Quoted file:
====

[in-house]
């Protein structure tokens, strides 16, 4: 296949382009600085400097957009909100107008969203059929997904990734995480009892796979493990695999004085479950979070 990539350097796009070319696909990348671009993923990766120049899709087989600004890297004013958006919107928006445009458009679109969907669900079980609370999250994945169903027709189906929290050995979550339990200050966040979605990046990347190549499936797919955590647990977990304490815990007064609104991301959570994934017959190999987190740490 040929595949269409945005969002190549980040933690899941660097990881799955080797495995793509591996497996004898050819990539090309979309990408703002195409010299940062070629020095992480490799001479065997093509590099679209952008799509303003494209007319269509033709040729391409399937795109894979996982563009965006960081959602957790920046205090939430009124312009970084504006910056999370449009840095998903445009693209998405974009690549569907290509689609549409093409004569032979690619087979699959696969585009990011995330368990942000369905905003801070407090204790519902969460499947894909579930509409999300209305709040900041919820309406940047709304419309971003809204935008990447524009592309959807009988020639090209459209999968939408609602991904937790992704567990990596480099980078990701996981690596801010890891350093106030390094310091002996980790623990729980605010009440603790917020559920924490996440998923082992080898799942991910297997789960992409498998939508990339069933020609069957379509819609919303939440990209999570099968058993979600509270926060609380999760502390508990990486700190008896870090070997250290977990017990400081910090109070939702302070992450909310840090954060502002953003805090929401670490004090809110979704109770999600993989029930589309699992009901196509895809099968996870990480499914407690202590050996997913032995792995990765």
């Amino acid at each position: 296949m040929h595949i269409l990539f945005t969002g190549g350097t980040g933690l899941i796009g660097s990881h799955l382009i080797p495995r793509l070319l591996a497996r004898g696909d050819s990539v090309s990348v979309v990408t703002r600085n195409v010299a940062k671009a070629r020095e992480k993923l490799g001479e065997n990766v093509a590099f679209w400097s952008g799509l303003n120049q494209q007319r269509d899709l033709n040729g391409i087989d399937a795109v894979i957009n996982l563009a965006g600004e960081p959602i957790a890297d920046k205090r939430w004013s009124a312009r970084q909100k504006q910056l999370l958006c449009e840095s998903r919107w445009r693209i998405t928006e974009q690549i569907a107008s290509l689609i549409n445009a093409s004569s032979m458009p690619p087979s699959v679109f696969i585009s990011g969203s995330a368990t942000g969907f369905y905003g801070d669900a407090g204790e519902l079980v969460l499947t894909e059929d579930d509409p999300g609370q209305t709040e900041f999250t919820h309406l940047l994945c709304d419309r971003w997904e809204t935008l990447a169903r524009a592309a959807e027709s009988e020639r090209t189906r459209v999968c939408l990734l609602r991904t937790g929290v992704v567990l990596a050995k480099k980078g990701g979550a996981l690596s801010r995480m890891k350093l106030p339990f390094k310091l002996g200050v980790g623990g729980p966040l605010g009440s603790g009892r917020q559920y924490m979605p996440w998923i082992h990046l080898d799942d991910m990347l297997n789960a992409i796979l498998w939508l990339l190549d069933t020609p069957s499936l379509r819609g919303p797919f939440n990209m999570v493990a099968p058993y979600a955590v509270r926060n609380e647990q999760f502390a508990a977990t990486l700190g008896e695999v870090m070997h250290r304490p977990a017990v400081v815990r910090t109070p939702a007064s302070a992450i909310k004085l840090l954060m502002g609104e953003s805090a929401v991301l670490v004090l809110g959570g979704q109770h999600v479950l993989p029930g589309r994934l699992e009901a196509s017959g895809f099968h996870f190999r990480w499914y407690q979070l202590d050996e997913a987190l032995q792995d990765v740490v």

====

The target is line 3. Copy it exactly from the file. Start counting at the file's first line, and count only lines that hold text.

């Amino acid at each position: 296949m040929h595949i269409l990539f945005t969002g190549g350097t980040g933690l899941i796009g660097s990881h799955l382009i080797p495995r793509l070319l591996a497996r004898g696909d050819s990539v090309s990348v979309v990408t703002r600085n195409v010299a940062k671009a070629r020095e992480k993923l490799g001479e065997n990766v093509a590099f679209w400097s952008g799509l303003n120049q494209q007319r269509d899709l033709n040729g391409i087989d399937a795109v894979i957009n996982l563009a965006g600004e960081p959602i957790a890297d920046k205090r939430w004013s009124a312009r970084q909100k504006q910056l999370l958006c449009e840095s998903r919107w445009r693209i998405t928006e974009q690549i569907a107008s290509l689609i549409n445009a093409s004569s032979m458009p690619p087979s699959v679109f696969i585009s990011g969203s995330a368990t942000g969907f369905y905003g801070d669900a407090g204790e519902l079980v969460l499947t894909e059929d579930d509409p999300g609370q209305t709040e900041f999250t919820h309406l940047l994945c709304d419309r971003w997904e809204t935008l990447a169903r524009a592309a959807e027709s009988e020639r090209t189906r459209v999968c939408l990734l609602r991904t937790g929290v992704v567990l990596a050995k480099k980078g990701g979550a996981l690596s801010r995480m890891k350093l106030p339990f390094k310091l002996g200050v980790g623990g729980p966040l605010g009440s603790g009892r917020q559920y924490m979605p996440w998923i082992h990046l080898d799942d991910m990347l297997n789960a992409i796979l498998w939508l990339l190549d069933t020609p069957s499936l379509r819609g919303p797919f939440n990209m999570v493990a099968p058993y979600a955590v509270r926060n609380e647990q999760f502390a508990a977990t990486l700190g008896e695999v870090m070997h250290r304490p977990a017990v400081v815990r910090t109070p939702a007064s302070a992450i909310k004085l840090l954060m502002g609104e953003s805090a929401v991301l670490v004090l809110g959570g979704q109770h999600v479950l993989p029930g589309r994934l699992e009901a196509s017959g895809f099968h996870f190999r990480w499914y407690q979070l202590d050996e997913a987190l032995q792995d990765v740490v």